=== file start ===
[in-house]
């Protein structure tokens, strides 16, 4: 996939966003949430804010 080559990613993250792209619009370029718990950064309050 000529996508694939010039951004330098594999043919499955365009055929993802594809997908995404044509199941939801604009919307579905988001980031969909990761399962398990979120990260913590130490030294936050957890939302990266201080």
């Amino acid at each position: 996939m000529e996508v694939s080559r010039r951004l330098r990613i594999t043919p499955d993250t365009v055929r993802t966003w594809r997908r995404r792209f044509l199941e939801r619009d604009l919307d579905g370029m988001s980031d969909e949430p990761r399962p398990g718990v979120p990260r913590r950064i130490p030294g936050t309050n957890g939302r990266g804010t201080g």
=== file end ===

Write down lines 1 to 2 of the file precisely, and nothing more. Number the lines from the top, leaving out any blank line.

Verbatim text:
[in-house]
């Protein structure tokens, strides 16, 4: 996939966003949430804010 080559990613993250792209619009370029718990950064309050 000529996508694939010039951004330098594999043919499955365009055929993802594809997908995404044509199941939801604009919307579905988001980031969909990761399962398990979120990260913590130490030294936050957890939302990266201080």